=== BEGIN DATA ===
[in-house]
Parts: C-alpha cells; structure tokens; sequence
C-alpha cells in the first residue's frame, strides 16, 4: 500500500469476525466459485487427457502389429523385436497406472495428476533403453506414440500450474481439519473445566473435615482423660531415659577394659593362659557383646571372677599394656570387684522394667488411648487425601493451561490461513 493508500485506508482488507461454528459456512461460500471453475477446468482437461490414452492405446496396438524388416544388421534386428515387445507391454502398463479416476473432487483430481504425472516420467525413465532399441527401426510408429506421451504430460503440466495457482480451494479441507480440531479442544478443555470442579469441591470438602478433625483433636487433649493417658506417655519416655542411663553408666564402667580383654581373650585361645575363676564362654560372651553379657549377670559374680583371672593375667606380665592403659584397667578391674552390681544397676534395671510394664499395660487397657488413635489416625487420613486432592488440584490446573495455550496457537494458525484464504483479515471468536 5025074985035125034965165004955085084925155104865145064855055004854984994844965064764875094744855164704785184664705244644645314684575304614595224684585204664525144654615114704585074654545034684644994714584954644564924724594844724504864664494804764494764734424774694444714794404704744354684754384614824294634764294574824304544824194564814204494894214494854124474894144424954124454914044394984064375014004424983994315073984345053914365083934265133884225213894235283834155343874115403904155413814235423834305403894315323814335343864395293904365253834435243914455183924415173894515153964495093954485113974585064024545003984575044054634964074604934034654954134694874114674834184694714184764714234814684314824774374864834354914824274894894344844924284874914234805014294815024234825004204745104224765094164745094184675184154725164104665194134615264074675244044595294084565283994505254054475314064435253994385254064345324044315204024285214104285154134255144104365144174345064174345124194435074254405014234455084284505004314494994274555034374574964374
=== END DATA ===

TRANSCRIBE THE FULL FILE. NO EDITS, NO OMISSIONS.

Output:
[in-house]
Parts: C-alpha cells; structure tokens; sequence
C-alpha cells in the first residue's frame, strides 16, 4: 500500500469476525466459485487427457502389429523385436497406472495428476533403453506414440500450474481439519473445566473435615482423660531415659577394659593362659557383646571372677599394656570387684522394667488411648487425601493451561490461513 493508500485506508482488507461454528459456512461460500471453475477446468482437461490414452492405446496396438524388416544388421534386428515387445507391454502398463479416476473432487483430481504425472516420467525413465532399441527401426510408429506421451504430460503440466495457482480451494479441507480440531479442544478443555470442579469441591470438602478433625483433636487433649493417658506417655519416655542411663553408666564402667580383654581373650585361645575363676564362654560372651553379657549377670559374680583371672593375667606380665592403659584397667578391674552390681544397676534395671510394664499395660487397657488413635489416625487420613486432592488440584490446573495455550496457537494458525484464504483479515471468536 5025074985035125034965165004955085084925155104865145064855055004854984994844965064764875094744855164704785184664705244644645314684575304614595224684585204664525144654615114704585074654545034684644994714584954644564924724594844724504864664494804764494764734424774694444714794404704744354684754384614824294634764294574824304544824194564814204494894214494854124474894144424954124454914044394984064375014004424983994315073984345053914365083934265133884225213894235283834155343874115403904155413814235423834305403894315323814335343864395293904365253834435243914455183924415173894515153964495093954485113974585064024545003984575044054634964074604934034654954134694874114674834184694714184764714234814684314824774374864834354914824274894894344844924284874914234805014294815024234825004204745104224765094164745094184675184154725164104665194134615264074675244044595294084565283994505254054475314064435253994385254064345324044315204024285214104285154134255144104365144174345064174345124194435074254405014234455084284505004314494994274555034374574964374